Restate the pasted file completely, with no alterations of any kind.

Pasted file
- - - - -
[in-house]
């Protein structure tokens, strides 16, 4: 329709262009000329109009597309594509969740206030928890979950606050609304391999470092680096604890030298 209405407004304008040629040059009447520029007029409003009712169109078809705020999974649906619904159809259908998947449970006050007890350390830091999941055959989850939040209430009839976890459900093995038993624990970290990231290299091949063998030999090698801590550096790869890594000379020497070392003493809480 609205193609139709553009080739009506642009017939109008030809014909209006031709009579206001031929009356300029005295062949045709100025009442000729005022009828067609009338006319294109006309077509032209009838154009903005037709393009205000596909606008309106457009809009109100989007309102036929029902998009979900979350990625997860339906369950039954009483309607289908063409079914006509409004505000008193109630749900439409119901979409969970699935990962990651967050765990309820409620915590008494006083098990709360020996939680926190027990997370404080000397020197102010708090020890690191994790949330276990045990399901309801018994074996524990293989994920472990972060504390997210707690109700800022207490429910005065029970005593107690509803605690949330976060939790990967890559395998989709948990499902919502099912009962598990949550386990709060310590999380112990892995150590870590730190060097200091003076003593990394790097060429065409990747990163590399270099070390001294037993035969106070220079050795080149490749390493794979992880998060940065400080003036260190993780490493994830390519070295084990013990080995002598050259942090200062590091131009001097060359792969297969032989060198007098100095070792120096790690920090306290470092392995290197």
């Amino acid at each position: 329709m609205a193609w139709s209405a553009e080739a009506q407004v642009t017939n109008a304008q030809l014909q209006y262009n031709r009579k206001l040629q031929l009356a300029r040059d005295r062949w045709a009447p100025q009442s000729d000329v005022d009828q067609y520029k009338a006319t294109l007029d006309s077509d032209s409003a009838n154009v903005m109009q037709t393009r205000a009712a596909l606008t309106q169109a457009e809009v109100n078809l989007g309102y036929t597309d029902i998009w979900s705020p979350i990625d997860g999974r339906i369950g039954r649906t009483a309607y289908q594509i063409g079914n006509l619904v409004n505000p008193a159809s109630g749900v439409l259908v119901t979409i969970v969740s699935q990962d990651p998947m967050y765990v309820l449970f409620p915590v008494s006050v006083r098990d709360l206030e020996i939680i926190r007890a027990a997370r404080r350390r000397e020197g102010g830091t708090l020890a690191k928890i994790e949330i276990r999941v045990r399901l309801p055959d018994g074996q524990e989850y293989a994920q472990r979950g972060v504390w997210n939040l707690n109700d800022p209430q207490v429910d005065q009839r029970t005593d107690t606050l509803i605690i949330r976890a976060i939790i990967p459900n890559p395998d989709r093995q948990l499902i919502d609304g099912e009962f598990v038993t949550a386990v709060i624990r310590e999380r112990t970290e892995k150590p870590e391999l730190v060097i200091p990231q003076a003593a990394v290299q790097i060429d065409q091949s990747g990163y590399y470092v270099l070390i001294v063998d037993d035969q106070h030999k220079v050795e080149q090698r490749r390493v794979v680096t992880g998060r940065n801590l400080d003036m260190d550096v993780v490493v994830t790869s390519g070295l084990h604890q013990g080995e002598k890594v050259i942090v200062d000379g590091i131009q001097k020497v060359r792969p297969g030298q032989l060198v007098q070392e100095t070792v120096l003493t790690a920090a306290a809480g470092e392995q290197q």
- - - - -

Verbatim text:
[in-house]
């Protein structure tokens, strides 16, 4: 329709262009000329109009597309594509969740206030928890979950606050609304391999470092680096604890030298 209405407004304008040629040059009447520029007029409003009712169109078809705020999974649906619904159809259908998947449970006050007890350390830091999941055959989850939040209430009839976890459900093995038993624990970290990231290299091949063998030999090698801590550096790869890594000379020497070392003493809480 609205193609139709553009080739009506642009017939109008030809014909209006031709009579206001031929009356300029005295062949045709100025009442000729005022009828067609009338006319294109006309077509032209009838154009903005037709393009205000596909606008309106457009809009109100989007309102036929029902998009979900979350990625997860339906369950039954009483309607289908063409079914006509409004505000008193109630749900439409119901979409969970699935990962990651967050765990309820409620915590008494006083098990709360020996939680926190027990997370404080000397020197102010708090020890690191994790949330276990045990399901309801018994074996524990293989994920472990972060504390997210707690109700800022207490429910005065029970005593107690509803605690949330976060939790990967890559395998989709948990499902919502099912009962598990949550386990709060310590999380112990892995150590870590730190060097200091003076003593990394790097060429065409990747990163590399270099070390001294037993035969106070220079050795080149490749390493794979992880998060940065400080003036260190993780490493994830390519070295084990013990080995002598050259942090200062590091131009001097060359792969297969032989060198007098100095070792120096790690920090306290470092392995290197």
């Amino acid at each position: 329709m609205a193609w139709s209405a553009e080739a009506q407004v642009t017939n109008a304008q030809l014909q209006y262009n031709r009579k206001l040629q031929l009356a300029r040059d005295r062949w045709a009447p100025q009442s000729d000329v005022d009828q067609y520029k009338a006319t294109l007029d006309s077509d032209s409003a009838n154009v903005m109009q037709t393009r205000a009712a596909l606008t309106q169109a457009e809009v109100n078809l989007g309102y036929t597309d029902i998009w979900s705020p979350i990625d997860g999974r339906i369950g039954r649906t009483a309607y289908q594509i063409g079914n006509l619904v409004n505000p008193a159809s109630g749900v439409l259908v119901t979409i969970v969740s699935q990962d990651p998947m967050y765990v309820l449970f409620p915590v008494s006050v006083r098990d709360l206030e020996i939680i926190r007890a027990a997370r404080r350390r000397e020197g102010g830091t708090l020890a690191k928890i994790e949330i276990r999941v045990r399901l309801p055959d018994g074996q524990e989850y293989a994920q472990r979950g972060v504390w997210n939040l707690n109700d800022p209430q207490v429910d005065q009839r029970t005593d107690t606050l509803i605690i949330r976890a976060i939790i990967p459900n890559p395998d989709r093995q948990l499902i919502d609304g099912e009962f598990v038993t949550a386990v709060i624990r310590e999380r112990t970290e892995k150590p870590e391999l730190v060097i200091p990231q003076a003593a990394v290299q790097i060429d065409q091949s990747g990163y590399y470092v270099l070390i001294v063998d037993d035969q106070h030999k220079v050795e080149q090698r490749r390493v794979v680096t992880g998060r940065n801590l400080d003036m260190d550096v993780v490493v994830t790869s390519g070295l084990h604890q013990g080995e002598k890594v050259i942090v200062d000379g590091i131009q001097k020497v060359r792969p297969g030298q032989l060198v007098q070392e100095t070792v120096l003493t790690a920090a306290a809480g470092e392995q290197q």